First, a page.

a pleasure to read!

Thanks for this! We're all in this together.

I think you are being

I think you are being incredibly racist to the people of Spain, and to me as a thrid generation spanish-american, mayonnaise is not american, it's from Spain, a country that right now is in a deep economic crisis....

i think you don't understand

i think you don't understand the meaning of racism.

i think you don't undersatand

i think you don't undersatand sarcasm...

How dare you appropriate the

How dare you appropriate the food of the city of Mahon into your Spanish manifest destiny? The Illes Baleares are proudly Catalan-speaking Catalonians! Jo no sóc espanyol!

Pho real?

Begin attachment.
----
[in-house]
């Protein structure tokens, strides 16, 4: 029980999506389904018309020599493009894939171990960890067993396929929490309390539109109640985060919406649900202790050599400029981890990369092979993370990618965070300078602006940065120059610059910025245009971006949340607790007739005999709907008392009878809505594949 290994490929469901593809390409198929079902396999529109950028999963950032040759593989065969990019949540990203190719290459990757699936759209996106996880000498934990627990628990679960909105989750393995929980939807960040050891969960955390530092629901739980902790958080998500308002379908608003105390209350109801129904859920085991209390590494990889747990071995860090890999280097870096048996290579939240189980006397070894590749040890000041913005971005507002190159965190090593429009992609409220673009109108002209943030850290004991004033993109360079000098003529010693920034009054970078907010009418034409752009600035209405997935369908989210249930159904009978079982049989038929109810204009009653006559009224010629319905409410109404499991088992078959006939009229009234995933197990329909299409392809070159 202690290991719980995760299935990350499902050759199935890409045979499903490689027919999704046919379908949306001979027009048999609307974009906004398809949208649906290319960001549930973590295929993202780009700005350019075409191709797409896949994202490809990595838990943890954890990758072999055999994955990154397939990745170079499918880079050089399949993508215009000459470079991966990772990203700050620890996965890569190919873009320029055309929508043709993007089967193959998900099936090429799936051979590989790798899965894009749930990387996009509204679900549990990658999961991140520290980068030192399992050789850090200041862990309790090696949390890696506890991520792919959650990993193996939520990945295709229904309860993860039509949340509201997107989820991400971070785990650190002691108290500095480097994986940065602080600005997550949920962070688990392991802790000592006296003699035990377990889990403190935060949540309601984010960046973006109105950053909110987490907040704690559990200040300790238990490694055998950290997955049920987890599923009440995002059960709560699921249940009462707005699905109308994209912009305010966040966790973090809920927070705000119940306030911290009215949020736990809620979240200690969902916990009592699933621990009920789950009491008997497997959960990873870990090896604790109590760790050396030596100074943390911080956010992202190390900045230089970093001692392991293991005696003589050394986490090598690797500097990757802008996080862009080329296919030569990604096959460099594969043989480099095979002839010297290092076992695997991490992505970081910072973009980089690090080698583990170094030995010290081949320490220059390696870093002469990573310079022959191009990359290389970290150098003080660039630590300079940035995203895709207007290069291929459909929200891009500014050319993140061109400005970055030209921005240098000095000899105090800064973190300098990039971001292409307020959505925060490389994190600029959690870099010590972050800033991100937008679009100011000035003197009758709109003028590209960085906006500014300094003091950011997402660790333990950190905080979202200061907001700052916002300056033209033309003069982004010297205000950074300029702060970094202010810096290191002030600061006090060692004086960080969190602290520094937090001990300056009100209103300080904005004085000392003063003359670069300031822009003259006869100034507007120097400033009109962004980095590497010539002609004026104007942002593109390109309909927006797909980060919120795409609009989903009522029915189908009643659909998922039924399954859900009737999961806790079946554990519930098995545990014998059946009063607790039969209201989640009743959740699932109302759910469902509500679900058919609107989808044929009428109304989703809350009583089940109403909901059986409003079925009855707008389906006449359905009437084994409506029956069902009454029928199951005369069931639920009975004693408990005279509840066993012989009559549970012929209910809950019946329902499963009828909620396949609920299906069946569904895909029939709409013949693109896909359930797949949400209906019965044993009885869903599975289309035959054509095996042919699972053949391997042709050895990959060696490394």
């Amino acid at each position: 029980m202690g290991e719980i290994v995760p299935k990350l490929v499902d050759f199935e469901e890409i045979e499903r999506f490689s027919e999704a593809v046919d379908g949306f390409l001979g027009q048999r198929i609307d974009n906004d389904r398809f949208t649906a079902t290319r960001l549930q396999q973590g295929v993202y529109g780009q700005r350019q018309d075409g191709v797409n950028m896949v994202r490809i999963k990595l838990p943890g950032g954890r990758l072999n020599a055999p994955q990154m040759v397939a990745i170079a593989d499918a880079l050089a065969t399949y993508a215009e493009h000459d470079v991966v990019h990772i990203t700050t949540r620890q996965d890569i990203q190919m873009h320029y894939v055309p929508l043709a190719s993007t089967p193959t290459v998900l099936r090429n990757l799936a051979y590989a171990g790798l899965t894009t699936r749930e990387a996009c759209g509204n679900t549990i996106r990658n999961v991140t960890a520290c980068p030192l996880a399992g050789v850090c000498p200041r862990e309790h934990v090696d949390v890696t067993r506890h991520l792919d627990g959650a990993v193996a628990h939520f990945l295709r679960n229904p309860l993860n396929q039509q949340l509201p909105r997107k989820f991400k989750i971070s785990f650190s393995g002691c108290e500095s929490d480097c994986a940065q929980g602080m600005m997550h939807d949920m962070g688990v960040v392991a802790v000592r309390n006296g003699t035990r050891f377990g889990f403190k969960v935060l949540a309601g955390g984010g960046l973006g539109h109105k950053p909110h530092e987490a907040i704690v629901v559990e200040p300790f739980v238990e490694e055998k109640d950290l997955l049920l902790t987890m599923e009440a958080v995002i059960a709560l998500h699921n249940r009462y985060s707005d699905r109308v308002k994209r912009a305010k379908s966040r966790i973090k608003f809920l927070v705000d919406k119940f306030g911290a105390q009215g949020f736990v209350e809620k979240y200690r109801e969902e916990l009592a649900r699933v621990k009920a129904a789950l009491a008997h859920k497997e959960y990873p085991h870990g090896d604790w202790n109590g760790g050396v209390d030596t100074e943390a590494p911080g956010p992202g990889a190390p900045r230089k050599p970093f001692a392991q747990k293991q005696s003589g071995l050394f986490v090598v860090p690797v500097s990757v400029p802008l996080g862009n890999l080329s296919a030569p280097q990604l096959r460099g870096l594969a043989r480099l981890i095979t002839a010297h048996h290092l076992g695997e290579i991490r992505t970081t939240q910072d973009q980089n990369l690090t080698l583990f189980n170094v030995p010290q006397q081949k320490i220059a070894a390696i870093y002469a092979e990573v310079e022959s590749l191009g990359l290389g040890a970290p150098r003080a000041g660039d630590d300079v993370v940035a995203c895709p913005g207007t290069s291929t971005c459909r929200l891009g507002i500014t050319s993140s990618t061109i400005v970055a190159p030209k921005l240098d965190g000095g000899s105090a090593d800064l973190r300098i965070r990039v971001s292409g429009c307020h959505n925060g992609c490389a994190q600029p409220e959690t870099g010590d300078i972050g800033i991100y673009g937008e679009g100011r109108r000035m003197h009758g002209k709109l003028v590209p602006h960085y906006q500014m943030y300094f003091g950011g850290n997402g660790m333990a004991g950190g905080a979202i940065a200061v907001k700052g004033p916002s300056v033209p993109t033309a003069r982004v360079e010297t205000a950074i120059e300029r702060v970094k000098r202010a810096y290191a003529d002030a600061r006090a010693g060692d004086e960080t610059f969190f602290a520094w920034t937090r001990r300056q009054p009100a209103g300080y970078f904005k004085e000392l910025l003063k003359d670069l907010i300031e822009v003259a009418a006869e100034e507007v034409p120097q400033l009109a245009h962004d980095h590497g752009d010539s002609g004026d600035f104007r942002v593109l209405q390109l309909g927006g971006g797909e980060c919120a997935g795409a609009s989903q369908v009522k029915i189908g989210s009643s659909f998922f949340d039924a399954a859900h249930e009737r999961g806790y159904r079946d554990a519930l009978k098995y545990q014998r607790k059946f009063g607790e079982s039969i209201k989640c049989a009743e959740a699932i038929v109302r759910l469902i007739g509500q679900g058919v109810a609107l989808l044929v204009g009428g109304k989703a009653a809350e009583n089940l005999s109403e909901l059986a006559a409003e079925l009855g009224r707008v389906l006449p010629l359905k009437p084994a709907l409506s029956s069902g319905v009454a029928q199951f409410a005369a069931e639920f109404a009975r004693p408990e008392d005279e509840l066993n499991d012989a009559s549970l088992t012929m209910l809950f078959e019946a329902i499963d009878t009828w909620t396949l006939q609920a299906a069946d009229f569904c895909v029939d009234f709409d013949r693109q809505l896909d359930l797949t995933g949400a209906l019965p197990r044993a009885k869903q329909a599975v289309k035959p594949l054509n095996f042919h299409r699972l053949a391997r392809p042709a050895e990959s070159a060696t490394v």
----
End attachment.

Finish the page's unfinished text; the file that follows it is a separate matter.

I'm sure it's hard to be a minority in America and I can't pretend to understand that, but I think it's amazing that you grew up eating something different than the average American. I think it makes you unique and it's something to be cherished. Why does it have to be something negative? I know there's a lot of racism and people go about trying to be culturally sensitive and fight racism in less-than-perfect ways, but why do you assume that everyone is trying to learn about other cultures and their foods merely to be "cool"? Can't they have interest outside their own background without being labelled culturally insensitive? I'm confused about what your friends should have done and I think I would have been insulted if I was your friend and read this post. In the same paragraph you say you watched other kids to learn how to eat pulled pork, then mock people who have never eaten pho and are unsure of themselves. Yes, it is a little racist that they expect you to know how to eat it because you are Vietnamese, but dude, you did grow up eating Vietnamese food! And you are Vietnamese, why is it that bad that they expect you to know about Vietnamese food? It's a little ignorant, yes, but I think their intentions are good. Why is it so bad they are trying to be "global citizens" anyway? Should they just sit at home and eat pb and j?